WICHITA, Kan. (KSNW) – At least 59 people were killed and more than 500 others were injured when a gunman opened fire on a crowd at a music festival in Las Vegas.
As the shots rang out, the crowd had only seconds to decide what to do. Videos of the shooting show some people running and other huddling together on the ground.
Although the situation in Las Vegas was unique, local law enforcement said it’s always important to have a plan.
“The things we need to think about now is getting ourselves in the right mindset to react,” said Kansas Highway Patrol Trooper Chad Crittenden. “Because under these events and stressful times, if you haven’t already began to prepare for these incidents, more than likely you’re going to panic or freeze because you have to think about what should I do next.
In most active shooting situations, law enforcement teach the “Run, Hide, Fight” method. These are federal guidelines by the Department of Homeland Security:Run
- Running is your best option. Getting away from the shooter or shooters is the top priority.
- Leave your belongings behind and get away
- Help others escape, if possible, but evacuate regardless of whether others agree to follow.
- Warn and prevent individuals from entering an area where the active shooter may be.
- Call 911 when you are safe, and describe shooter, location, and weapons.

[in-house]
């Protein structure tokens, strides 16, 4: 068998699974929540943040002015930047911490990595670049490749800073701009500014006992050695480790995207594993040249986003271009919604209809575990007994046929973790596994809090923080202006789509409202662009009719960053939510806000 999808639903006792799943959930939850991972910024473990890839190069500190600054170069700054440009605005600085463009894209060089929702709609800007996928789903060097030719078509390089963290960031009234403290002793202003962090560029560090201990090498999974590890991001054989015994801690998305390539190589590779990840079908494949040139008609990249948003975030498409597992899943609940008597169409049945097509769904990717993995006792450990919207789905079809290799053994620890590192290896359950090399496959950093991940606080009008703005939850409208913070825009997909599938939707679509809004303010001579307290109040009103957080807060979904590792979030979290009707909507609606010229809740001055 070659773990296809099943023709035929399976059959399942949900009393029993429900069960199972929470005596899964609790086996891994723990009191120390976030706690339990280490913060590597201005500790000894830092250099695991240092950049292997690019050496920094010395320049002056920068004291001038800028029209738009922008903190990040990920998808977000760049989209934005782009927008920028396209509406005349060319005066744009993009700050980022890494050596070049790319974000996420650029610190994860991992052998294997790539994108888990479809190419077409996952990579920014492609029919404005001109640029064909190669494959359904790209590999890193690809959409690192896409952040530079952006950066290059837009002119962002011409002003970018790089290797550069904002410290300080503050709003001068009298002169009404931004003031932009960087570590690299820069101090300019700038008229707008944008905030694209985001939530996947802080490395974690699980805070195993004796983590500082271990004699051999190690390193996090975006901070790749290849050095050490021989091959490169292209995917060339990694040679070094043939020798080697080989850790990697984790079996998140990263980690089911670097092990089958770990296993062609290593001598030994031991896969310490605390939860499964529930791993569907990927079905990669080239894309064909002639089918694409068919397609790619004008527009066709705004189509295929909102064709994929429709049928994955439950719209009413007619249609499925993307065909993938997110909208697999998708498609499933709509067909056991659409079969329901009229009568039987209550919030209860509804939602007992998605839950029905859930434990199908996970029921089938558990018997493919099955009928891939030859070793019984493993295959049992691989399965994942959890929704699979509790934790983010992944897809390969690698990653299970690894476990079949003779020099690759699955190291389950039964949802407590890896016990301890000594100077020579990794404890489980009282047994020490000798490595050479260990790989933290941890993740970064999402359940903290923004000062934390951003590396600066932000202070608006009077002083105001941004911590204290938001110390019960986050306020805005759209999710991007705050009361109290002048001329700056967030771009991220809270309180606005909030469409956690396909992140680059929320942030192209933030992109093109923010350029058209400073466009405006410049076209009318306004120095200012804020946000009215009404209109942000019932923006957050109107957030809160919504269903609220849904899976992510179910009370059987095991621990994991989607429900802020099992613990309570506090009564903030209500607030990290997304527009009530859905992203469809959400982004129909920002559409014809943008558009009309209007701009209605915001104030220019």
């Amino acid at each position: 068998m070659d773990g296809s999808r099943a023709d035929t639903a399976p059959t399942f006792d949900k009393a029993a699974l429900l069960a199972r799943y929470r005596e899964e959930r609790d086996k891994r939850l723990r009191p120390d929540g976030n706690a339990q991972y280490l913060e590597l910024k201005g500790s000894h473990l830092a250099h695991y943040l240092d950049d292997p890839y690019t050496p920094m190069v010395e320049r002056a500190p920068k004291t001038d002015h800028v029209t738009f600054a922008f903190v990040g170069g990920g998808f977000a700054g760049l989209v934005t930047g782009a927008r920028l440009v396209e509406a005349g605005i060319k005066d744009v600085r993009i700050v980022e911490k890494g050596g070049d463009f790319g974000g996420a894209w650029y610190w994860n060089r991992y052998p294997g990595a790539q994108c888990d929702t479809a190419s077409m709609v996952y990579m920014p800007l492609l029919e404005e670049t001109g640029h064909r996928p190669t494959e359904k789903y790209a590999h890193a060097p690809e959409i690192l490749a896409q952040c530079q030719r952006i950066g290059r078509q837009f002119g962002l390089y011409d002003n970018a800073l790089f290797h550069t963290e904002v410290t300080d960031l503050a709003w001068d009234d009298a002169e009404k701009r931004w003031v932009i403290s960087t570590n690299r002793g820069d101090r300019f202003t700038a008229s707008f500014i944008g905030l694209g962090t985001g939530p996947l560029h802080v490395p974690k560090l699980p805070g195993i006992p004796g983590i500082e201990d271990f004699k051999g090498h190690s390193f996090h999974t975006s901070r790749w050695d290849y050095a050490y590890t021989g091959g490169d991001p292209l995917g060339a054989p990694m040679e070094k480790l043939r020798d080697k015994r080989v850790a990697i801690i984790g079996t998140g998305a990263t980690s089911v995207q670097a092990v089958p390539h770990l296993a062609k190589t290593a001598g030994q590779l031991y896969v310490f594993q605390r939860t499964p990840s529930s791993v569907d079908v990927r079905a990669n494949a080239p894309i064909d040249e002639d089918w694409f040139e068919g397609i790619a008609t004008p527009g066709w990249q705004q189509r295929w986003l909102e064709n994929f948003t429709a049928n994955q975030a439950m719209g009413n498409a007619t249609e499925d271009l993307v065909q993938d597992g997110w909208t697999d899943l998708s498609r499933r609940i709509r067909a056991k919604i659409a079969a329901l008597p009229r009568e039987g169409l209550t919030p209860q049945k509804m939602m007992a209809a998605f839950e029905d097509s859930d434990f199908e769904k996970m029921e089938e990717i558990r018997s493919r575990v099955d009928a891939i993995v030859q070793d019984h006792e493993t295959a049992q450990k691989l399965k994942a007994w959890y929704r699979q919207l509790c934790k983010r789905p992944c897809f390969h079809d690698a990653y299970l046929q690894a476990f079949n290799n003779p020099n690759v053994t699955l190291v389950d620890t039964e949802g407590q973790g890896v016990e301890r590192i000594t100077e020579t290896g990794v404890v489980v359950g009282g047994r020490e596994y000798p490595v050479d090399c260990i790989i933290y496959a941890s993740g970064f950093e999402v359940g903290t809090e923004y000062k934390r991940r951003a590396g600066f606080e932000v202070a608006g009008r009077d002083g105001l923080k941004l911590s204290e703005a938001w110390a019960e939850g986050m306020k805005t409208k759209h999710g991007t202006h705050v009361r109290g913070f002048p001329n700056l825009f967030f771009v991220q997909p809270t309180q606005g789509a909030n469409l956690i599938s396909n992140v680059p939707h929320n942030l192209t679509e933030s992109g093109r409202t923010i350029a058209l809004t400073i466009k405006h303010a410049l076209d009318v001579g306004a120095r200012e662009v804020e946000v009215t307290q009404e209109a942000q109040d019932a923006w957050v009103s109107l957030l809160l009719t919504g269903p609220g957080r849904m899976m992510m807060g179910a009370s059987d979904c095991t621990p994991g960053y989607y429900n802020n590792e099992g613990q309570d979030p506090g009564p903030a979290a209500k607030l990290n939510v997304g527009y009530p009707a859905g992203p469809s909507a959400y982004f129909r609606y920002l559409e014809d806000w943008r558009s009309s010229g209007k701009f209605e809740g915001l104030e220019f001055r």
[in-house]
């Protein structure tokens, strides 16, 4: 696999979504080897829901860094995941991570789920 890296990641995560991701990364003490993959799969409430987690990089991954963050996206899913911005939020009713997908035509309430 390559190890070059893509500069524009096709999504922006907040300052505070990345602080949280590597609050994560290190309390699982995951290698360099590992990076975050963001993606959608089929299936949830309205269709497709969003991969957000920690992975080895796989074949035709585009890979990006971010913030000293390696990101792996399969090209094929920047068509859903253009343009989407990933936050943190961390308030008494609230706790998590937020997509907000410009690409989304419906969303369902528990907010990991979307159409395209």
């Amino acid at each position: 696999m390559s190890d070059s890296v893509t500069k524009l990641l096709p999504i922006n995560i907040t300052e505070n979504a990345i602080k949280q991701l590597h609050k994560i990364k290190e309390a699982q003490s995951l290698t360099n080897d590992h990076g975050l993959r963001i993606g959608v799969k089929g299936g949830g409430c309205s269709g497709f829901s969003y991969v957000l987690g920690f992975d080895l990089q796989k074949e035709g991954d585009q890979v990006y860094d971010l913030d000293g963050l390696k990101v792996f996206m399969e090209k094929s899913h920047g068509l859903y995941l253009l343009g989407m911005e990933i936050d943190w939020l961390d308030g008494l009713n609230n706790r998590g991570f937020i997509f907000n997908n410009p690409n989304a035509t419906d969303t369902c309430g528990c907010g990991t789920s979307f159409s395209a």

- If you can’t run, then hide. Get out of the shooter’s view and stay very quiet.
- Silence all electronic devices and make sure they won’t vibrate.
- Lock and block doors, close blinds, and turn off lights.
- Don’t hide in groups — spread out along walls or hide separately to make it more difficult for the shooter.
- Try to communicate with police silently through text message or social media — so they know geo-tagged location, or by putting a sign in a window.
- Stay in place until law enforcement gives you the all clear.
- Your hiding place should be out of the shooter’s view and provide protection if shots are fired in your direction.
- Fighting is the last resort. Commit to your actions and act as aggressively as possible against him/her.
- Recruit others to ambush the shooter with makeshift weapons like chairs, fire extinguishers, scissors, books, etc. to distract and disarm the shooter.
- Be prepared to cause severe or lethal injury to the shooter.
- Throw items and improvise weapons.
These are some of the tips KHP teaches during their active shooter mitigation course — usually geared toward businesses and schools. However, the course is open to the public.
In wake of what happened in Las Vegas, Trooper Crittenden said it’s important for the public to get in the right mindset to react in emergency situations.
“We need people to be leaders and to take charge and help, because a lot of times it is the civilian world out there that’s taking care of business, sometimes before even law enforcement can arrive,” he said.
If you’re interested in attending the Kansas Active Shooter Mitigation course, contact the KHP Training Academy at (785) 822-1700.
Medical ID app for emergencies
After the Las Vegas shooting, many people were reported missing and had no identification. However, there is a tool that first responders, law enforcement and hospital staff can access in case of an emergency situation.
WATCH: KSN’s Amanda Aguilar explains how to use the Medical ID app